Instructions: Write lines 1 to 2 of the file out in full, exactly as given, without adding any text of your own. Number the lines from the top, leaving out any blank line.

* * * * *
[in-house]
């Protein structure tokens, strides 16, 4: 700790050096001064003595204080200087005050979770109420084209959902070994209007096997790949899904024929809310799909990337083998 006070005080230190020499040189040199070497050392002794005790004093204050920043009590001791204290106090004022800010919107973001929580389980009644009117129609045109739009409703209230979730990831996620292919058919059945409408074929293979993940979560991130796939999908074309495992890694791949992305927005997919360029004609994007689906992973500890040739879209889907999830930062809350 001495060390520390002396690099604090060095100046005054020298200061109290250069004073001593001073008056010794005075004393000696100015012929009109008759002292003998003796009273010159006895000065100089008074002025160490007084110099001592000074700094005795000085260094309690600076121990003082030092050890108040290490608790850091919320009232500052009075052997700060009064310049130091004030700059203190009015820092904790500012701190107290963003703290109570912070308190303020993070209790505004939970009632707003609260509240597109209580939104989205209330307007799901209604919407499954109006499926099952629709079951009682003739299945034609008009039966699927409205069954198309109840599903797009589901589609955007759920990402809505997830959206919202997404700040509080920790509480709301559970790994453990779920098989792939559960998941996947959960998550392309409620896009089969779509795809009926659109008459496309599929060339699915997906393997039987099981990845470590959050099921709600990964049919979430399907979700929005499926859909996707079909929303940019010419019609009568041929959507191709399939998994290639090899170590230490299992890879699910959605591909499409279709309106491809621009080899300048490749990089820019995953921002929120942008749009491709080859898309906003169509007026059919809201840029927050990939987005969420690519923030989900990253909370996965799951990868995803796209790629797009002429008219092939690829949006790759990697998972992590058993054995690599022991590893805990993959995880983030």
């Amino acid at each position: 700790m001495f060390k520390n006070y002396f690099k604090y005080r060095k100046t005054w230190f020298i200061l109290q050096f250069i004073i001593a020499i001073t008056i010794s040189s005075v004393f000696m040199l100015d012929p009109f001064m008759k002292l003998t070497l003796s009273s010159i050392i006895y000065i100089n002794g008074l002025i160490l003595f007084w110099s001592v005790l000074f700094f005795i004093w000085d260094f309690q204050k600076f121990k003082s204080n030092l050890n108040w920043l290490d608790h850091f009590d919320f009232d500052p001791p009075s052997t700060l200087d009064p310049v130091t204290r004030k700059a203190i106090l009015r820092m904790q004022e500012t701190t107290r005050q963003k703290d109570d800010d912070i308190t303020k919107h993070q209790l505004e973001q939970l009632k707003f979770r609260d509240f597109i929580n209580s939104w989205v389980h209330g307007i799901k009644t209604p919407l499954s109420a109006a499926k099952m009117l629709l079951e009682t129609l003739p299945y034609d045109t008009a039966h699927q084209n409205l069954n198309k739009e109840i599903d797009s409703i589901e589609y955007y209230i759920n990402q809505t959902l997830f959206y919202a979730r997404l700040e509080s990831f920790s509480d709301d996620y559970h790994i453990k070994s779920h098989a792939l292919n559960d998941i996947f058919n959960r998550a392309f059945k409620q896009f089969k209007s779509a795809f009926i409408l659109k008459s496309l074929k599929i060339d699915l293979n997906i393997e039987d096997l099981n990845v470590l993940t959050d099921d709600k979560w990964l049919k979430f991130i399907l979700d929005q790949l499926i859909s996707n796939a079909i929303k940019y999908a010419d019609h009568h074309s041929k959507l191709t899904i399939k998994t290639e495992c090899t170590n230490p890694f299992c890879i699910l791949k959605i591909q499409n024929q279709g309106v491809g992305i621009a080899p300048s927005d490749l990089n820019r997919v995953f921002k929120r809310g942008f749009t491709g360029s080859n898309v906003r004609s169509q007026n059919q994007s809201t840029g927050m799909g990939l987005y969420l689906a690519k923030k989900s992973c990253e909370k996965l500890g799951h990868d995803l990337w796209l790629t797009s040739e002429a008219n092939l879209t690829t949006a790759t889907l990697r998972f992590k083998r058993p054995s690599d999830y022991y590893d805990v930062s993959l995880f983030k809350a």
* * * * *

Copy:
[in-house]
């Protein structure tokens, strides 16, 4: 700790050096001064003595204080200087005050979770109420084209959902070994209007096997790949899904024929809310799909990337083998 006070005080230190020499040189040199070497050392002794005790004093204050920043009590001791204290106090004022800010919107973001929580389980009644009117129609045109739009409703209230979730990831996620292919058919059945409408074929293979993940979560991130796939999908074309495992890694791949992305927005997919360029004609994007689906992973500890040739879209889907999830930062809350 001495060390520390002396690099604090060095100046005054020298200061109290250069004073001593001073008056010794005075004393000696100015012929009109008759002292003998003796009273010159006895000065100089008074002025160490007084110099001592000074700094005795000085260094309690600076121990003082030092050890108040290490608790850091919320009232500052009075052997700060009064310049130091004030700059203190009015820092904790500012701190107290963003703290109570912070308190303020993070209790505004939970009632707003609260509240597109209580939104989205209330307007799901209604919407499954109006499926099952629709079951009682003739299945034609008009039966699927409205069954198309109840599903797009589901589609955007759920990402809505997830959206919202997404700040509080920790509480709301559970790994453990779920098989792939559960998941996947959960998550392309409620896009089969779509795809009926659109008459496309599929060339699915997906393997039987099981990845470590959050099921709600990964049919979430399907979700929005499926859909996707079909929303940019010419019609009568041929959507191709399939998994290639090899170590230490299992890879699910959605591909499409279709309106491809621009080899300048490749990089820019995953921002929120942008749009491709080859898309906003169509007026059919809201840029927050990939987005969420690519923030989900990253909370996965799951990868995803796209790629797009002429008219092939690829949006790759990697998972992590058993054995690599022991590893805990993959995880983030």